Saturday, July 14, 2012
The Atgets were remarkable for the sense they gave of the historicity of the city - of its past as both distant and somehow present at the same time. Of the city, then, as somehow haunted by its past. Many of the sights he photographed no longer exist after a century or more of urban renewal projects. And yet the Marais - the area right around the Carnavalet - escaped most of that and so looks more like Atget's Paris than much of the rest of the city. So you can walk out of that museum and still see something like what you saw in his photographs inside. The photographs were intended to document the old city even as it disappeared and so to capture it for the future. But they are now visibly old too, sepia toned and mounted on grey cardboard. And so you have these old things, documenting a still older city, but a city that you can still see around you in parts of the city as it stands today.
One aspect of the Atget photographs that I was not able to replicate here is the presence of the blurred forms of people who must have passed by during their relatively long exposures. Atget's images, and so the city as represented by them, seem haunted by these fleeting Parisians. Their presence makes these photographs become images of time as well as space or place. And that time has passed, even if the places still exist, at least in part. Seeing them just barely there in the photographs is like seeing the past made present, and seeing it disappear, both at the same time.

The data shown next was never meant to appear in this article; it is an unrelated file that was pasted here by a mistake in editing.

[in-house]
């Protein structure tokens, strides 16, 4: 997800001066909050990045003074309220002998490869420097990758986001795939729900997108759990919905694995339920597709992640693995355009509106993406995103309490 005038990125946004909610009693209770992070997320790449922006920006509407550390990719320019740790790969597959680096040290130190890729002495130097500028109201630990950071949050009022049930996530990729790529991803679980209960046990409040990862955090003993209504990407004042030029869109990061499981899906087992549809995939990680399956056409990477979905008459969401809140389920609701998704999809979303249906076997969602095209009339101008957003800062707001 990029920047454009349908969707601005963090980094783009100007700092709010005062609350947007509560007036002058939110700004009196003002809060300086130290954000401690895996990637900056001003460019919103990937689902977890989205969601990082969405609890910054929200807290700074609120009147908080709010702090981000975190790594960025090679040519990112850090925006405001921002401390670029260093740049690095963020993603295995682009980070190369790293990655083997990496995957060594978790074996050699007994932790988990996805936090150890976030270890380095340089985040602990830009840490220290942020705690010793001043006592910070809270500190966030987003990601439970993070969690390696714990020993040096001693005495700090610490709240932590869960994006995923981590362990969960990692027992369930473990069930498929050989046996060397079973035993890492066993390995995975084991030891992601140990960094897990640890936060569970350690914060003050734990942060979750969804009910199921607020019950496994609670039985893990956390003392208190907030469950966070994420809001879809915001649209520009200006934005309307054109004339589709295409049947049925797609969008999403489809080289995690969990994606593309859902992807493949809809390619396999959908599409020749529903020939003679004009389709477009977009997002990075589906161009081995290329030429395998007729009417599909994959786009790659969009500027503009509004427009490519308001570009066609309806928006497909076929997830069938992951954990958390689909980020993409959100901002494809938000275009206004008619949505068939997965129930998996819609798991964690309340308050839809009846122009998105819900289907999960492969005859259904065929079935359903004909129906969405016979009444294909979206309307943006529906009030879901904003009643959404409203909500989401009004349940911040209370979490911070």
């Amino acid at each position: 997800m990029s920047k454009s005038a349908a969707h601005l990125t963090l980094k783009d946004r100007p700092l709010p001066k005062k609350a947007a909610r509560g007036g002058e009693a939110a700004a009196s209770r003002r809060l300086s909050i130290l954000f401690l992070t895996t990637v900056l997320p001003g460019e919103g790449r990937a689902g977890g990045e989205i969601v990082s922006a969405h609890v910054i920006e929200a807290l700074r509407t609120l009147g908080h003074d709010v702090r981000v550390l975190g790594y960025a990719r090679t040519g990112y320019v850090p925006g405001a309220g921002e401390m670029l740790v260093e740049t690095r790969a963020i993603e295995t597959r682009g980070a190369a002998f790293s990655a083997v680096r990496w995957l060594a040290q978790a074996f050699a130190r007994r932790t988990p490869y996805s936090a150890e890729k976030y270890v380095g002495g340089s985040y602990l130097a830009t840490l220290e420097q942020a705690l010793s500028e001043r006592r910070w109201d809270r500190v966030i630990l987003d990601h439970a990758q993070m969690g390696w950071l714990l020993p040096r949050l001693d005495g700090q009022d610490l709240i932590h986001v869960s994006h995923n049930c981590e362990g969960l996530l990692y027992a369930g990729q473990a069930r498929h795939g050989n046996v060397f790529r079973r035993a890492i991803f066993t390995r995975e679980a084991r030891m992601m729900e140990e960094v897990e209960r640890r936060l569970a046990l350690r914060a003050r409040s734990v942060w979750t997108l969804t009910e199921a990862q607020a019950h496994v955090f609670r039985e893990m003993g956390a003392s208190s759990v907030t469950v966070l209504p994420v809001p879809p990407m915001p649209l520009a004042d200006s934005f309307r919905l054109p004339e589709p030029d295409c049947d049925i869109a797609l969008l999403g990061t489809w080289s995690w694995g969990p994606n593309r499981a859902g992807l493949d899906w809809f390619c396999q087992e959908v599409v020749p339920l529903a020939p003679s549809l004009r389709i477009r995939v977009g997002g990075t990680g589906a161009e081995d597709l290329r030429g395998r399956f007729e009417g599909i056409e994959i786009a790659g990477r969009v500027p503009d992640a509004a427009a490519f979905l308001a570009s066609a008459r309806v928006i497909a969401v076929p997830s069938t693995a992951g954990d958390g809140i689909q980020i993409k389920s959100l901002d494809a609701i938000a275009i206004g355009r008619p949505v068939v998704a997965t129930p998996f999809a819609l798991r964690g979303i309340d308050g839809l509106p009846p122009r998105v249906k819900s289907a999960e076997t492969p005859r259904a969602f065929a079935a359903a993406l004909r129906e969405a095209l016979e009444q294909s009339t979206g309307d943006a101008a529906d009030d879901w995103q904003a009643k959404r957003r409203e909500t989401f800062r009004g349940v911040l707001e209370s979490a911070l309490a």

I would have liked to somehow include myself in this image as one of those blurred forms, first because it would do well in capturing my experience of this actual place. Its the doorway into a church, Notre Dame des Blancs-Manteau, which has a statue of the Virgin and Child in a niche above the doorway. I had walked by here several times without noticing it, until: on the Sunday before my last week there, walking to a yoga class in the rain, I heard the sound of voices intoning something together, coming out of the open doorway. I looked to find the source of the sound and then looked up and saw Virgin and Child. It was a perfect moment. I went back later to take photographs of the doorway, but had a hard time finding it again at first, and then never was able to get that perfect moment back - of course. The city was still there, but the moment had passed, except for the traces it left, this time in my memory. I feel haunted by it.
At the same time I feel like part of me is now haunting this place and Paris in general. And so I'd also like to insert myself as a blurred form into the photograph to show that part of me that got left behind there.